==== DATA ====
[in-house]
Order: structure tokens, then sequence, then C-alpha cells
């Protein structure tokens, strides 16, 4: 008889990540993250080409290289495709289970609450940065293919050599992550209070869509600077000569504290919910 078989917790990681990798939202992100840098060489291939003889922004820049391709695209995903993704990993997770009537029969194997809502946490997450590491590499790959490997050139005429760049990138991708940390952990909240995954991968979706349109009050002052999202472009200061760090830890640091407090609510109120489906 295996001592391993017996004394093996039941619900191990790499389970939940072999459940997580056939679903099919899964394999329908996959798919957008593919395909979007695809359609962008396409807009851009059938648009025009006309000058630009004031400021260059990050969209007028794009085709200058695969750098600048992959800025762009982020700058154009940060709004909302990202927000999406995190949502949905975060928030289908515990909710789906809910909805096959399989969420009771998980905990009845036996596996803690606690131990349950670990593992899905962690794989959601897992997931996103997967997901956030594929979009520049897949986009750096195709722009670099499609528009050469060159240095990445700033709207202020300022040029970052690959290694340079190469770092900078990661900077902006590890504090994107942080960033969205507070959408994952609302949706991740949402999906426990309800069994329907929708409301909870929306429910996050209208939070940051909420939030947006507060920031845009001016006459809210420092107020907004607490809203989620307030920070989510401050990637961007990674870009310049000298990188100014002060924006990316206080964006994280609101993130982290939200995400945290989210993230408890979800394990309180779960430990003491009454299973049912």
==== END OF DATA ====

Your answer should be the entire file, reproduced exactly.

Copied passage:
[in-house]
Order: structure tokens, then sequence, then C-alpha cells
């Protein structure tokens, strides 16, 4: 008889990540993250080409290289495709289970609450940065293919050599992550209070869509600077000569504290919910 078989917790990681990798939202992100840098060489291939003889922004820049391709695209995903993704990993997770009537029969194997809502946490997450590491590499790959490997050139005429760049990138991708940390952990909240995954991968979706349109009050002052999202472009200061760090830890640091407090609510109120489906 295996001592391993017996004394093996039941619900191990790499389970939940072999459940997580056939679903099919899964394999329908996959798919957008593919395909979007695809359609962008396409807009851009059938648009025009006309000058630009004031400021260059990050969209007028794009085709200058695969750098600048992959800025762009982020700058154009940060709004909302990202927000999406995190949502949905975060928030289908515990909710789906809910909805096959399989969420009771998980905990009845036996596996803690606690131990349950670990593992899905962690794989959601897992997931996103997967997901956030594929979009520049897949986009750096195709722009670099499609528009050469060159240095990445700033709207202020300022040029970052690959290694340079190469770092900078990661900077902006590890504090994107942080960033969205507070959408994952609302949706991740949402999906426990309800069994329907929708409301909870929306429910996050209208939070940051909420939030947006507060920031845009001016006459809210420092107020907004607490809203989620307030920070989510401050990637961007990674870009310049000298990188100014002060924006990316206080964006994280609101993130982290939200995400945290989210993230408890979800394990309180779960430990003491009454299973049912």